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Michigan judge upholds police overreach

Michigan Judge Michael J. Callahan, after (I have been told) a bare fifteen minutes of oral argument from each side, affirmed the conviction of Negeen Mayel (of the Acts 17 group arrested in Dearborn) for failure to obey an officer's order. This ought to be a somewhat surprising judicial decision, as there are extremely serious constitutional problems with Negeen's arrest and procedural problems with her trial. I discuss the Thomas More Law Center's legal brief on the case here. The appeal ought to have been a knock-down. A little googling on the judge turns up this story, which shows at least that Callahan has had a somewhat stormy relationship with laws he considers insufficiently liberal. Whether that's relevant to his casual decision in Negeen's case, or whether he is simply upholding whatever the police do on autopilot, I don't know.

The vexing thing is that, according to David Wood in the comments thread at Answering Muslims, it appears that Negeen cannot demand an appeal through to the Michigan Supreme Court (which might be more reasonable than Judge Callahan). I don't understand exactly how this works, but apparently an appeal can be requested, and the request may be denied.

Meanwhile, Thomas More has a federal suit already filed against the Dearborn police & co. Good. This one obviously needs to be fought on multiple fronts.

Comments (4)

I don't understand exactly how this works, but apparently an appeal can be requested, and the request may be denied.

Was this the court of appeals disposition? That's interesting that the Michigan Court of Appeals hears cases by individual judges, instead of as panels (or was there a panel and Callahan just wrote or issued the opinion?). But fifteen minutes is pretty standard: I'm sure if you were to look in the Michigan Court of Appeals rules or rules of appellate procedure that's the time limit set for all litigants.

As for right of review, courts of last resort all have discretion over their dockets now: except for very unusual cases (death penalty cases, usually, and sometimes a few other kinds), getting into a state supreme court, much like getting into SCOTUS, is not guaranteed. You file a petition for review (certiorari, transfer, whatever you call it in your state), together with a brief saying why it should be granted, but the supreme court doesn't have to hear you. You get one stage of appeal as of right, and that's it. The caseload is just too heavy to permit multiple appeals as of right.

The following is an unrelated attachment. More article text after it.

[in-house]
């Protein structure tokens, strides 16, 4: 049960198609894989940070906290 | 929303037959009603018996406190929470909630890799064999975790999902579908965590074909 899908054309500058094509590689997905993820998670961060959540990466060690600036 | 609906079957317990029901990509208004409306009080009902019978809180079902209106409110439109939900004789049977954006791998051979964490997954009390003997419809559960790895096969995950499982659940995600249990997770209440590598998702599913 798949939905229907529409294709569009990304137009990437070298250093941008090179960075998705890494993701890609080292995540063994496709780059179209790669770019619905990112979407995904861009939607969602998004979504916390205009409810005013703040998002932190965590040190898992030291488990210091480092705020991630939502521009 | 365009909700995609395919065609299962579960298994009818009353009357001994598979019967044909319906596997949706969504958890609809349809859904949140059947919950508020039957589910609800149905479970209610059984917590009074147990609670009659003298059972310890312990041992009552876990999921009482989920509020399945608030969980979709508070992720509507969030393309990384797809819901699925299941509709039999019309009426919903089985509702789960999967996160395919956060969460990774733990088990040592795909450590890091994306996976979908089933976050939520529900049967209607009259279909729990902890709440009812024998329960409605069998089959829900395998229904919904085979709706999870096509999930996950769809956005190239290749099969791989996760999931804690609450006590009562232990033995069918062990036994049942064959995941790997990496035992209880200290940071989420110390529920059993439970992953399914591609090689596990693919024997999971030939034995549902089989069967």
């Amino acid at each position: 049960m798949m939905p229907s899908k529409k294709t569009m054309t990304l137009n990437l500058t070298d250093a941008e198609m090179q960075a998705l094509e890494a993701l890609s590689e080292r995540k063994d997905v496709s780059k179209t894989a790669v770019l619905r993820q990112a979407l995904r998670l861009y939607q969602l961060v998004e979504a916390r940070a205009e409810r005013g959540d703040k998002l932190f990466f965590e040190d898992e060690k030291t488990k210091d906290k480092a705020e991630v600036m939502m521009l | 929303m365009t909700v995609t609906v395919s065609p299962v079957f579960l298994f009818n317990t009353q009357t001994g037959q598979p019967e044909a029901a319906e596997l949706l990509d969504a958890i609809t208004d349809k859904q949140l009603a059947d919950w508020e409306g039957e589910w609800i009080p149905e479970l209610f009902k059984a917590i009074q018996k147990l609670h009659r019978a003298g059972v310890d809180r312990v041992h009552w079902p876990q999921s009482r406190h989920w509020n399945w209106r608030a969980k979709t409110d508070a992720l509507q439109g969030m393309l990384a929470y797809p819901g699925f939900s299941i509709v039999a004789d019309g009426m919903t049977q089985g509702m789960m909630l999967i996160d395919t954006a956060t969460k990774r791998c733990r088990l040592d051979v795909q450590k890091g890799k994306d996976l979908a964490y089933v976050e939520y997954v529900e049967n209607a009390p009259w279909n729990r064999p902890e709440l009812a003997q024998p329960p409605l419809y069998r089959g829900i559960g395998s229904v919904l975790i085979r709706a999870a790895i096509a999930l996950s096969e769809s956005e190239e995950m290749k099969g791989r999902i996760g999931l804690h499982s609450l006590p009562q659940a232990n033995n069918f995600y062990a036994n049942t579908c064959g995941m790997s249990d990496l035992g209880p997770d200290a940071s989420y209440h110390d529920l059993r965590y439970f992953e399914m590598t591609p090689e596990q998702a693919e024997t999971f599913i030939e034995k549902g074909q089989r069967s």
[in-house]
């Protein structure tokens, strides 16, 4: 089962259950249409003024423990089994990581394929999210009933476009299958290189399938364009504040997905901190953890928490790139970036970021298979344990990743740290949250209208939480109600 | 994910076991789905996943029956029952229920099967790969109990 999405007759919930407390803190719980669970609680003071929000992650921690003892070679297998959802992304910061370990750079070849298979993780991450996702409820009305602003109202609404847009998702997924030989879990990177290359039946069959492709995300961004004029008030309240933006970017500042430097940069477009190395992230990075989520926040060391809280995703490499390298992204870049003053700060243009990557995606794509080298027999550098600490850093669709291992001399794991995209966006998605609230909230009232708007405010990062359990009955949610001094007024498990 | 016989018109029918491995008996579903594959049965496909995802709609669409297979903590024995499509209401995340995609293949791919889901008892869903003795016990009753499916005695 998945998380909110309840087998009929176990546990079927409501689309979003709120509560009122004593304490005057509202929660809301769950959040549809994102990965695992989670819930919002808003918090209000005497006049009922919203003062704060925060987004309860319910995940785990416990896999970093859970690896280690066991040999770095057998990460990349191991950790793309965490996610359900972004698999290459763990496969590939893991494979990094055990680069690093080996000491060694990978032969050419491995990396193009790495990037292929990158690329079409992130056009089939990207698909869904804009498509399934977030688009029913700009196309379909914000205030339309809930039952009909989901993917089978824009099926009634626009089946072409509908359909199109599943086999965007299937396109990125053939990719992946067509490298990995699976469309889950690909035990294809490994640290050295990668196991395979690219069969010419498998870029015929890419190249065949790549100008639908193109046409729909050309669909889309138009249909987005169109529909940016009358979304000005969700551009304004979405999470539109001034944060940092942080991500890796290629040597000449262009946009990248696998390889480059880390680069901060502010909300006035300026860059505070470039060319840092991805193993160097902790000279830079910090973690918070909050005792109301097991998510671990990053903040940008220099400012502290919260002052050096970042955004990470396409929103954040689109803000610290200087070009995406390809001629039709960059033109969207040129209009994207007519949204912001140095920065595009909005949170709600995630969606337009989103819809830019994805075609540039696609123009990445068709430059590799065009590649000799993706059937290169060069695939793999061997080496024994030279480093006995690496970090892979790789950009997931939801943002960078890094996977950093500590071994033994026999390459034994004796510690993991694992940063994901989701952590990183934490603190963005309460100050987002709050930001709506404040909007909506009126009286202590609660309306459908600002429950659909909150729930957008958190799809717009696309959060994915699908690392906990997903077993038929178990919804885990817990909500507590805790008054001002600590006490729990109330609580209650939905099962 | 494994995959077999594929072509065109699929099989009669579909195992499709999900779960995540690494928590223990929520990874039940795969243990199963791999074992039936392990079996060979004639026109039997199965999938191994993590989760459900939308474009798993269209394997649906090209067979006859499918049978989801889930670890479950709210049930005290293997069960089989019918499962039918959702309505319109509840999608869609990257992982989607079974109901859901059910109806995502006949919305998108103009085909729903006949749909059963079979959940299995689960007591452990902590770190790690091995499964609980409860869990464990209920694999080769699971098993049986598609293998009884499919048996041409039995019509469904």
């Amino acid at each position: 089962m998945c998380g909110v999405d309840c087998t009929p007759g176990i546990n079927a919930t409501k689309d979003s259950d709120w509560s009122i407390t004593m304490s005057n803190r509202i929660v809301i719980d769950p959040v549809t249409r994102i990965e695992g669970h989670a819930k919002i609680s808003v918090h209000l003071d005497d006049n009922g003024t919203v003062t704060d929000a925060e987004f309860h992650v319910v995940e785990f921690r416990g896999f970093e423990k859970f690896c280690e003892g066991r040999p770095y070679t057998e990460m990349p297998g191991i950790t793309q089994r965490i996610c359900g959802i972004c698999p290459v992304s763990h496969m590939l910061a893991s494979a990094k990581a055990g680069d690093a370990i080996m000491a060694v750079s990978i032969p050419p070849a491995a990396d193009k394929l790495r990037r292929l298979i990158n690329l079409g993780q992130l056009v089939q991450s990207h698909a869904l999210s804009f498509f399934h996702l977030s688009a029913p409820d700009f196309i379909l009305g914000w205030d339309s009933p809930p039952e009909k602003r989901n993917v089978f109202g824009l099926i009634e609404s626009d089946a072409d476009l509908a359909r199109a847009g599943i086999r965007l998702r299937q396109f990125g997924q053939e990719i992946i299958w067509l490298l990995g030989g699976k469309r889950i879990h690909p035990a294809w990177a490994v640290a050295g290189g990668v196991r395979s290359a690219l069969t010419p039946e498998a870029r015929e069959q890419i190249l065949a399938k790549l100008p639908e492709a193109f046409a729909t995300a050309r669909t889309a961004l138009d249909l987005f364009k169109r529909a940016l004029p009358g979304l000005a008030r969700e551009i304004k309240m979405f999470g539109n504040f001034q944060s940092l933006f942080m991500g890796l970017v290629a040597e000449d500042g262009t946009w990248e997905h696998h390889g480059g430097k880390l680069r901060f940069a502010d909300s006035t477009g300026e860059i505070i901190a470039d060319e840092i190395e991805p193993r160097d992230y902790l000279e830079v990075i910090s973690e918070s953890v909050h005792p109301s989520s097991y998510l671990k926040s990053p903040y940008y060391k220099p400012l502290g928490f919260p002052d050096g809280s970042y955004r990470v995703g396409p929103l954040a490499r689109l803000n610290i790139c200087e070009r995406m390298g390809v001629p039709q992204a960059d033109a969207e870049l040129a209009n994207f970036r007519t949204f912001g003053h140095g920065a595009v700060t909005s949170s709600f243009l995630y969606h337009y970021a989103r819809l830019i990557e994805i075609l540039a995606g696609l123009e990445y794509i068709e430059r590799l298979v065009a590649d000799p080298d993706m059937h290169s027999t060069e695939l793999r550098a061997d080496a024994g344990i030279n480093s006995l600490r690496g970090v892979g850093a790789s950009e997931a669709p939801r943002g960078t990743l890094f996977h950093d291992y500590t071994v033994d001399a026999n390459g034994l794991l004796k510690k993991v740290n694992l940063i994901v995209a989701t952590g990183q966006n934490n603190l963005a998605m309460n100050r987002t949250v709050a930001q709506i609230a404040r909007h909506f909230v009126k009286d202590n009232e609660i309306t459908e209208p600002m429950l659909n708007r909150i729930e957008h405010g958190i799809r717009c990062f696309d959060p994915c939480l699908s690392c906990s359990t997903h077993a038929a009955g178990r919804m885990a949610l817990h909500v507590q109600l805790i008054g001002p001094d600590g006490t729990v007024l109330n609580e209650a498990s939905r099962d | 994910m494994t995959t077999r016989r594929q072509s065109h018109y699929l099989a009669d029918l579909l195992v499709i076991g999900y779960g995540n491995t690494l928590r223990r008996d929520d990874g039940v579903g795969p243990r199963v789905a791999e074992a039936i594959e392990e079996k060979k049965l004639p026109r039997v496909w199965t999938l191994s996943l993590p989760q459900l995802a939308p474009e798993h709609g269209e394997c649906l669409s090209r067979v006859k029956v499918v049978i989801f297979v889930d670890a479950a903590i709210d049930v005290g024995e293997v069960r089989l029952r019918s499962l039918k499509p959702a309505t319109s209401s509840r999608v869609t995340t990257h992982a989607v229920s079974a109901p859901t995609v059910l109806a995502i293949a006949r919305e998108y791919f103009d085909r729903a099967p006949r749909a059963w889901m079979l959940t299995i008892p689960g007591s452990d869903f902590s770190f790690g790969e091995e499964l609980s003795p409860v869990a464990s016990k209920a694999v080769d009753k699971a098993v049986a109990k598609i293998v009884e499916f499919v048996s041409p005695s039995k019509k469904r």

Got it. So it's like the SCOTUS agreeing to hear a case. Same deal at the state level. Well, hopefully they'll agree. At least it's up to the SCOM and not up to Callahan!

My understanding is that Callahan is state circuit court. Next it would go to the appellate court, which evidently can agree or refuse to take the appeal.

Based on about 30 seconds of looking over the Michigan civil procedure and appellate rules, it looks like the Circuit Court in Michigan exercises some forms of appellate jurisdiction and that, while appeals will lie to the Court of Appeals from the Circuit Court, some of the Court of Appeals' jurisdiction is also discretionary. See Michigan Court Rules Chapter 7. It would thus generally appear that Michigan's judicial system is sufficiently idiosyncratic to render me thoroughly incompetent to speak about it absent far more research.

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